Presidential Directive to Rebuild the Military Could Drive Growth in Key Areas of Defense Readiness

Published: February 08, 2017

USAFARMYBudgetDEFENSEDefense & AerospaceNAVYOperations & MaintenancePolicy and LegislationPresident TrumpResearch & Development

On January 31, 2017, Defense Secretary Mattis issued implementation guidance for addressing the budget aspect of the Presidential Memorandum entitled “Rebuilding the U.S. Armed Forces”. The directive requires Mattis to conduct a 30-day readiness review, and according to the implementation guidance, the review will focus on 3 key areas: improving warfighting readiness, achieving program balance by addressing pressing shortfalls, and building a larger, more capable, and more lethal force.

From a budgetary standpoint, Secretary Mattis is approaching these areas in individual phases and examining the impact on budget requirements in the near- and long-term. 

“PHASE 1: Improving Warfighting Readiness – FY 2017 Budget Amendment” focuses on identifying not only current gaps in readiness but also new requirements driven by an escalated campaign against ISIS.  Mattis must submit a FY 2017 budget amendment requesting additional funds to support these efforts, to include an assessment of lower priority investments that can be eliminated.  However, Secretary Mattis does seem to anticipate a net increase over the original FY 2017 request submitted last spring by the Obama administration.  The deadline for submission to OMB is March 1, 2017.

“PHASE 2: Achieve Program Balance – the FY 2018 President’s Budget Request” focuses on identifying requirements to refine the current FY 2018 budget request (not yet made public).  This phase is designed to root out additional key investments for FY 2018, and calls out several potential areas of investment, including munitions, facilities O&M, R&D and business operations.

“Buying More Critical Munitions”:  Sec Mattis could potentially reverse the direction of addressable munitions spending, which Deltek analysis shows declining from $10.7B in FY 2016 to $9.4B requested for FY 2017, as seen in the chart below.  

“Funding Facilities Sustainment at a Higher Rate”: The FY 2017 budget plan for addressable Facilities O&M left by the Obama administration included a $1.8B increase, from $13.1B in FY 2016 to a request of $14.9B for FY 2017. However, the original FY 2017 budget request for the Facilities Sustainment, Restoration and Modernization (SRM) segment of the budget called for a decrease.  Secretary Mattis’ recommendation could result in an increase for Facilities SRM and perhaps initiate cuts in other parts of the Facilities O&M budget.

“Building Programs for Promising Advanced Capability Demonstrations”: Addressable R&D spending has been increasing over the past 2 years, from $48.5B in FY 2015 to $53.4B in FY 2016. The Obama administration requested $55.1B for FY 2017, with $15.8B potentially set aside for advanced technology development. Considering the potential focus on advanced capability demonstrations it's likely that overall R&D funding will continue to increase.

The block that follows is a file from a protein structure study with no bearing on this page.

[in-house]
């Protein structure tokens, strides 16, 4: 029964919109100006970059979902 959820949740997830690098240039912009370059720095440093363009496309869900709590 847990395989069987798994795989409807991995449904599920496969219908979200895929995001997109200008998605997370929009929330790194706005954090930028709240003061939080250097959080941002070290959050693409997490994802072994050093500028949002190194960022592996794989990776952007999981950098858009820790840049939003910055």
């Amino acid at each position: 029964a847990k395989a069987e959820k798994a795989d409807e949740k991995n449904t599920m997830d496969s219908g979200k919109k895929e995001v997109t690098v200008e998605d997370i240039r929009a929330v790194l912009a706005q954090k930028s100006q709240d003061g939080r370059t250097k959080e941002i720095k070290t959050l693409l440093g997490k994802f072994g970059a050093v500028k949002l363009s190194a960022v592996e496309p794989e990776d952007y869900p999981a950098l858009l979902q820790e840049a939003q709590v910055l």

The guidance notes that the Department will deliver an updated FY 2018 budget to OMB no later than May 1, 2017.

“PHASE 3: Build Capacity and Improve Lethality – The National Defense Strategy and FY 2019-2023 Defense Program” examines the long-term positioning of defense capabilities.  This phase will also examine force structure and advanced capabilities required for a wide array of potential threats.  The guidance also notes an “ambitious reform agenda” based on an examination of how DOD does business.  More specifically, this would include an enterprise-wide view of operations to identify areas where “horizontal integration” makes sense.

 A 2015 analysis by the Defense Business Board identified potential savings across DOD in projected workforce/administration costs for basic business operations for FY 2016 to 2020. Costs could be significantly reduced through contract optimization, personnel reduction, IT modernization, and business systems and process transformation. The emphasis of the incoming Trump administration on cutting waste and costs could drive implementation of these recommendations, which could impact the roughly $1.4B that DOD spends on business systems such as finance/accounting, human resources, supply chain and contract management. Deltek analysis shows that Defense budgets for these types of business systems increased to $1.5B in FY 2016, and could be slated for another increase if the FY 2017 request submitted by the Obama Administration is accepted. 

One thing that the previous and current administrations agreed on was the negative impact of budget cuts on defense readiness. Given the risk assessments noted by Former Secretary Carter, there is likely no shortage of information that Secretary Mattis could leverage for developing a new strategy. 


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